Expressive Journaling is the brainchild of Dr. James Pennebaker of the University of Texas, Austin. This differs from other types of journaling because it focuses on Emotions and Feelings rather than detailing events, thoughts, or reactions to circumstances.
Pennebaker’s writing prescription is simple:
Write your deepest feelings about an emotional event in your life for 15-20 minutes a day for four consecutive days.
Last week I offered several different journaling methods with a Christian focus. This week I will offer a few spiritual journaling practices that are not religious specific.
While the Wellness Wheel and the Spiritual Compass provide excellent journaling prompts, there are several other Spiritual Journaling techniques I have found useful. Some of these methods have a specific Christian focus (this week’s post), while others are a bit more generic (next week’s topic). Hopefully these ideas will help you in your journaling practice.
I was first introduced to the Spiritual Compass while taking Linda Bendorf’s class at the Iowa Summer Writing Festival.
As indicated on the handout above, each direction represents a different region of your life: Continue reading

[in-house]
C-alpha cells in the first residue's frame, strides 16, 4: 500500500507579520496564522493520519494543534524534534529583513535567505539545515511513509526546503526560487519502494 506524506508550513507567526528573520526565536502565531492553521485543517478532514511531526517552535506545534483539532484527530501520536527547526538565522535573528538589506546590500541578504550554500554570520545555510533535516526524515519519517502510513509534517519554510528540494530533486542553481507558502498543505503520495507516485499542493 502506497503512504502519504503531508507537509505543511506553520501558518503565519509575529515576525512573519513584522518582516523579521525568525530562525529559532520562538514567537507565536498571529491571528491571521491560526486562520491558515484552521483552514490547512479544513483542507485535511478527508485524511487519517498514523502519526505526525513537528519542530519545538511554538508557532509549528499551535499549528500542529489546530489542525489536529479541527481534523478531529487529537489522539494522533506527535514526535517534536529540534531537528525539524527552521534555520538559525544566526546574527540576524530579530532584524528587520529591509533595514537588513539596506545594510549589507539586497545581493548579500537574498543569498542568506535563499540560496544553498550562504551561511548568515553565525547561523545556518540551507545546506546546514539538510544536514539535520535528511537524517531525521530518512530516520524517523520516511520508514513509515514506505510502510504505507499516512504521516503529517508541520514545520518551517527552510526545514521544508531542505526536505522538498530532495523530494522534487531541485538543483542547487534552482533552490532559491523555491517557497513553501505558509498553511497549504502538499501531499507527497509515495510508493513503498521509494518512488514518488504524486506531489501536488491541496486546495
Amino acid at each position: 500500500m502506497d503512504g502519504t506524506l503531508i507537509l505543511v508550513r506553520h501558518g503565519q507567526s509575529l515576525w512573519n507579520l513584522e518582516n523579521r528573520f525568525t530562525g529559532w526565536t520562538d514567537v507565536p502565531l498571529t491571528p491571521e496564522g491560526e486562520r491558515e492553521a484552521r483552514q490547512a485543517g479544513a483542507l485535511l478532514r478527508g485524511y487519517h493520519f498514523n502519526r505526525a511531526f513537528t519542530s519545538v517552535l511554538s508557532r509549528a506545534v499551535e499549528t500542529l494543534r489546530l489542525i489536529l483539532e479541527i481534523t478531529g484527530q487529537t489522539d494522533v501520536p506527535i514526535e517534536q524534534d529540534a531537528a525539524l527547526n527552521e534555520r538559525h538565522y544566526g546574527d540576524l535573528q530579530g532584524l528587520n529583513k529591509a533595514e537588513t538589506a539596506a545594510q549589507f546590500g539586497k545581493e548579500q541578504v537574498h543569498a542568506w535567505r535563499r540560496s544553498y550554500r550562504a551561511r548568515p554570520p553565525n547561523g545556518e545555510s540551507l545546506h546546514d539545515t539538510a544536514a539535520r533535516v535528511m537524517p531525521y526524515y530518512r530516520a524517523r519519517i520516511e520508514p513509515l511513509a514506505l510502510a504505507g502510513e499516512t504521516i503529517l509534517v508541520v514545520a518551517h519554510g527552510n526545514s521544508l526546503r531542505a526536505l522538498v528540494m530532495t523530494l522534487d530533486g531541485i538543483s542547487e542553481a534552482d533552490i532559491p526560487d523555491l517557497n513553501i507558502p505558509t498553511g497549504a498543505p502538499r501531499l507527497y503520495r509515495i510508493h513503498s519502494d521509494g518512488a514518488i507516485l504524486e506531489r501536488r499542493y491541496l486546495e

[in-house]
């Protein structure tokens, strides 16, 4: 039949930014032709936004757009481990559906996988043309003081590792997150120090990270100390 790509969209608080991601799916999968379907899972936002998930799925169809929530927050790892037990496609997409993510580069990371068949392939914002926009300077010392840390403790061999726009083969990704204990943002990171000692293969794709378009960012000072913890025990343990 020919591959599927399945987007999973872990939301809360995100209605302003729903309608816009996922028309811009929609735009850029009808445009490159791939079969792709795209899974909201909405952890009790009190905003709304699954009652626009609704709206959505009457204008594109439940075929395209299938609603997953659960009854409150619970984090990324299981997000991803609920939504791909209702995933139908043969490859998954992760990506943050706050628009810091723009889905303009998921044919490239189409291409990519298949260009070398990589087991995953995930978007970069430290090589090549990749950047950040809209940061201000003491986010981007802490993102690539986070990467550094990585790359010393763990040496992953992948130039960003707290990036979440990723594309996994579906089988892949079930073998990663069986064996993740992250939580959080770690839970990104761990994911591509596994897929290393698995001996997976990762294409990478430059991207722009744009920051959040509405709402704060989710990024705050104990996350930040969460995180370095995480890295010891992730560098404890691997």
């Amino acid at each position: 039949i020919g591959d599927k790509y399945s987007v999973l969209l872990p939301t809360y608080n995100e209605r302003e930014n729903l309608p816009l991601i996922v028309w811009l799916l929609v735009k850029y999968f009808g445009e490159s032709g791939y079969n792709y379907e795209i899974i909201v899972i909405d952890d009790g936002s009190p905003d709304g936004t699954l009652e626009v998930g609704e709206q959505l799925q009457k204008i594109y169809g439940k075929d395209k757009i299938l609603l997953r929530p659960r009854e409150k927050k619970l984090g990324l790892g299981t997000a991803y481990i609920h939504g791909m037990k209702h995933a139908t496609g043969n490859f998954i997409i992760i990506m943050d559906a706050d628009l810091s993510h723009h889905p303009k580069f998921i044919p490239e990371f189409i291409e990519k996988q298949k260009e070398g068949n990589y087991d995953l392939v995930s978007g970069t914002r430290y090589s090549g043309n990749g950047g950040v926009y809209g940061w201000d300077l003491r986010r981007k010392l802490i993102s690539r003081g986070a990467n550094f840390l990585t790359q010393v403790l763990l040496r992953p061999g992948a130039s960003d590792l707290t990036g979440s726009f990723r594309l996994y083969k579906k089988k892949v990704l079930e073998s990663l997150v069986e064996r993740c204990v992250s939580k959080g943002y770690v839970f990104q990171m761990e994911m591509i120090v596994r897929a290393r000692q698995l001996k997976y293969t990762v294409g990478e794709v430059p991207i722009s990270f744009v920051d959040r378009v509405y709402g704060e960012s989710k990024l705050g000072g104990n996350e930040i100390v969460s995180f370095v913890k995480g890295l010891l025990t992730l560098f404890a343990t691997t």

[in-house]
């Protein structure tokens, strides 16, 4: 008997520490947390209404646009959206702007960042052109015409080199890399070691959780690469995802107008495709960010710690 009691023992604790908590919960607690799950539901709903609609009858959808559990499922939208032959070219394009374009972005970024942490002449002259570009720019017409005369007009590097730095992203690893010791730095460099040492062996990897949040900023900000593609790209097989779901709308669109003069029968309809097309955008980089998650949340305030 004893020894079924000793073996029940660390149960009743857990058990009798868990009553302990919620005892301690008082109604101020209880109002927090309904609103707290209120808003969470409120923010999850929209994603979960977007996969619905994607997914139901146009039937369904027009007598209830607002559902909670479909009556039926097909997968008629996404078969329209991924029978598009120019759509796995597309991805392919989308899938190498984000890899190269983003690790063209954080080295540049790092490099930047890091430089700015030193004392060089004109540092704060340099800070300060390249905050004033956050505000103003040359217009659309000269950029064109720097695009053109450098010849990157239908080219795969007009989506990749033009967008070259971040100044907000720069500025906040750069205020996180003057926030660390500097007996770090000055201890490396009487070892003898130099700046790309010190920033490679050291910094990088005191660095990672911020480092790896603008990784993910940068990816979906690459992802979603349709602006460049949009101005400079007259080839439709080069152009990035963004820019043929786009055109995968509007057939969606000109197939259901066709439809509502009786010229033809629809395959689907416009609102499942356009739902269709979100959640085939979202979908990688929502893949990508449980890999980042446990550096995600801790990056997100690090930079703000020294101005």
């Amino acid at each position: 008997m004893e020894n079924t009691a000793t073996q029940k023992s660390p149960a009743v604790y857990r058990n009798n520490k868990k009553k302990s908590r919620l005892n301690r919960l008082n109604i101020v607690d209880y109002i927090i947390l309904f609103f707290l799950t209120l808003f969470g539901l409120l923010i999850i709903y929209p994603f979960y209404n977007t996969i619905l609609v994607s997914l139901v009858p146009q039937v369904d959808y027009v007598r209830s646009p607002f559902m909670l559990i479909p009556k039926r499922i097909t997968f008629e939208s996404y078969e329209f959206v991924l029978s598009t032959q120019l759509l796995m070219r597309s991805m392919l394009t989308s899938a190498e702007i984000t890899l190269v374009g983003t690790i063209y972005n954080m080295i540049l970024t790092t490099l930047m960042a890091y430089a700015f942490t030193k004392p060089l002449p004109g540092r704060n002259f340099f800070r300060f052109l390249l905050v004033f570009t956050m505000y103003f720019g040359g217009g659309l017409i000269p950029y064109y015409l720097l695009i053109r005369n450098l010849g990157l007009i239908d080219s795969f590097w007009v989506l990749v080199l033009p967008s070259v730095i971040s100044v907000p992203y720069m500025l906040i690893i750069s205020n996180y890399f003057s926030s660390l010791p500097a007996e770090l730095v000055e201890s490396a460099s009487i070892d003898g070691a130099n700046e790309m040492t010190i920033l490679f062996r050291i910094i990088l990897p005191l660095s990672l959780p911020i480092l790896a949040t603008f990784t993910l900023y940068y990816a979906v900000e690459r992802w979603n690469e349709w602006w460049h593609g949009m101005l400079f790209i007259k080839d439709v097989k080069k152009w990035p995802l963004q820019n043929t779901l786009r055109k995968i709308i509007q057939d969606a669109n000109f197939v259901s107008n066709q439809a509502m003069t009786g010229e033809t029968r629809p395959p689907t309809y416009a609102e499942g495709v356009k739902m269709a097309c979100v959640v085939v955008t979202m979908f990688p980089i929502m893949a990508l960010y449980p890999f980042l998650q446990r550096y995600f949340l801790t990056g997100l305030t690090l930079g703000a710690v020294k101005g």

After a brief hiatus (partly planned and partly unexpected)… I am ready to return to the How to Journal series. These next few weeks we will focus on Spiritual Journaling with today’s emphasis on The Wellness Wheel.
You can find many adaptations of the wellness wheel online, but this is one I created to represent my interpretation of wholeness.
The large outer circle represents our Spiritual wellness, which by definition includes all the other significant areas of life: Emotional, Physical, Vocational, Intellectual and Social.
The first rule of journaling is… There is no one right way to journal. So let go of the need to do it right and just do it.
The second rule is… Ignore the inner critic. Forget all the spelling, grammar, and punctuation rules your high school English teacher drilled in class (and I can say this… I was a high school English teacher) and simply write. Let go of your definition of “good” writing and just write. It’s ALL good!
For those who would like a bit more guidance, however, I will attempt to offer a few methods to help you get started. Try several different ones and then adapt them to suit your personal needs. As long as you are writing – no matter how much, how often, or what method – that’s all that matters. Continue reading
Journaling is not a one size fits all.
As we have already noted, there are a variety of notebooks and pens or online programs to use, depending on personal preference.
In addition, there are a variety of journaling methods. While this list is by no means exhaustive, hopefully it will give you a few ideas of how to begin a journaling practice.